Q: Other than continually complaining to the person who lets the cows out, is there anything I can do (other than shoot them which is probably not legal). The cows in question are technically on my property, which is also an easement for the canal company. The canal company says they don’t care as long as they have access. — CLJ
A: Your story is very moo-ving (you laughed, I saw it). Seriously though no matter how empty your meat freezer is don’t try to fill it up; the meat would be very expensive.
The answer to your question would depend more on your city or county ordinances where you are. I couldn’t find any state laws that dealt with cows being out.
Idaho code 25-2112 deals with ranging stock. It reads: “It shall be unlawful for any person or persons owning livestock, or the agent or employee of such person or persons, to allow any cattle, horses, sheep or hogs to range or graze within the platted limits of any incorporated town or village of more than five hundred (500) inhabitants, between the first day of September and the first day of April, without a herder.”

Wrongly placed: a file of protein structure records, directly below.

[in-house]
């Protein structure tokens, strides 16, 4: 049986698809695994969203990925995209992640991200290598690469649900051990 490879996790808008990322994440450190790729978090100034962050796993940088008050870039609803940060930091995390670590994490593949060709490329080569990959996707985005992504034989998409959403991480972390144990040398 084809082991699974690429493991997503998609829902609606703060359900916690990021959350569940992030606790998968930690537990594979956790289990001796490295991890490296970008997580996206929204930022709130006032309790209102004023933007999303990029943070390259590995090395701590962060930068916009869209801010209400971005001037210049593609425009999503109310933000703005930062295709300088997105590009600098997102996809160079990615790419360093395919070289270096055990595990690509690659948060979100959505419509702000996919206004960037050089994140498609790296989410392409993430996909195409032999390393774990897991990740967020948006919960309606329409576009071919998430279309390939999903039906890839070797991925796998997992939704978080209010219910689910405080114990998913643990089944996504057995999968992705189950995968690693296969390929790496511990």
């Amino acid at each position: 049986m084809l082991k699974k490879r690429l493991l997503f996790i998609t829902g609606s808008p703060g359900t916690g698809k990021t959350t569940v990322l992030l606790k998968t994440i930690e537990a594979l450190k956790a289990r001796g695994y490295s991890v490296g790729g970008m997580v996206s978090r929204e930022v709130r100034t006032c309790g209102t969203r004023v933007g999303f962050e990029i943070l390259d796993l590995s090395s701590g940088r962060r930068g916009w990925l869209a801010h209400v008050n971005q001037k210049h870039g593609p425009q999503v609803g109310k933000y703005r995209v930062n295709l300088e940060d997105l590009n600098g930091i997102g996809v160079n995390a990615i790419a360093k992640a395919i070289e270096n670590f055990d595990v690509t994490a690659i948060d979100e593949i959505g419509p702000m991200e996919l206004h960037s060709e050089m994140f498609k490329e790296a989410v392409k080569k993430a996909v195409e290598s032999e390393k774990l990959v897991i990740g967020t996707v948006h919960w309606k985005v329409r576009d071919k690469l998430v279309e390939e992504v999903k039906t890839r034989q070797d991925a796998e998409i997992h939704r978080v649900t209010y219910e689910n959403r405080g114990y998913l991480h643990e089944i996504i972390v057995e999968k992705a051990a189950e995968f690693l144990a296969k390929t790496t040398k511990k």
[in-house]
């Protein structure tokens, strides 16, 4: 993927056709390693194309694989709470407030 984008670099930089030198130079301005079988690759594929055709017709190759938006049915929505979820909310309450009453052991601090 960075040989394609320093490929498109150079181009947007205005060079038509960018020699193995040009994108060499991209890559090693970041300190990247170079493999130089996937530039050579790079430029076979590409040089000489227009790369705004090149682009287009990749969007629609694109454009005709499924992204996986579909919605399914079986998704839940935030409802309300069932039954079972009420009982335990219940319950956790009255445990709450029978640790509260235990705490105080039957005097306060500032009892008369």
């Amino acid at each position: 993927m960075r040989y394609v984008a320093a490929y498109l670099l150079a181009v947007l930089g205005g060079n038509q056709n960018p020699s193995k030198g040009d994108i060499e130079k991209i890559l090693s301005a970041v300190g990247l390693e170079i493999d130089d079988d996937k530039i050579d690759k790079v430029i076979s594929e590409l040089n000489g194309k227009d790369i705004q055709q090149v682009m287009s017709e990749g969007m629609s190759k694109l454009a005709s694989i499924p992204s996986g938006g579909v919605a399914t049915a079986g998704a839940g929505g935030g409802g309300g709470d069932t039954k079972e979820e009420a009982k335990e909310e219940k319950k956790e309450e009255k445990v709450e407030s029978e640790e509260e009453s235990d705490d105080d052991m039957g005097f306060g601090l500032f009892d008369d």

If your city or county ordinance does not allow for cattle to be out running around then that neighbor could be cited under that ordinance. Most ordinances have a one warning rule though.
If the area you are in is considered open range then there is a law that excludes the owner from being liable for damage the cattle create.
Idaho code 25-2118 reads: “No person owning, or controlling the possession of, any domestic animal running on open range, shall have the duty to keep such animal off any highway on such range, and shall not be liable for damage to any vehicle or for injury to any person riding therein, caused by a collision between the vehicle and the animal. “Open range” means all unenclosed lands outside of cities, villages and herd districts, upon which cattle by custom, license, lease, or permit, are grazed or permitted to roam.”
If your property is not open range land then the owner could be liable for any damage the cattle created.
Finally I will always go to talking to the owner yourself before getting law enforcement involved. If the owner refuses to fix the problem the court might help in the fix.
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Dan Bristol is the City of Heyburn chief of police.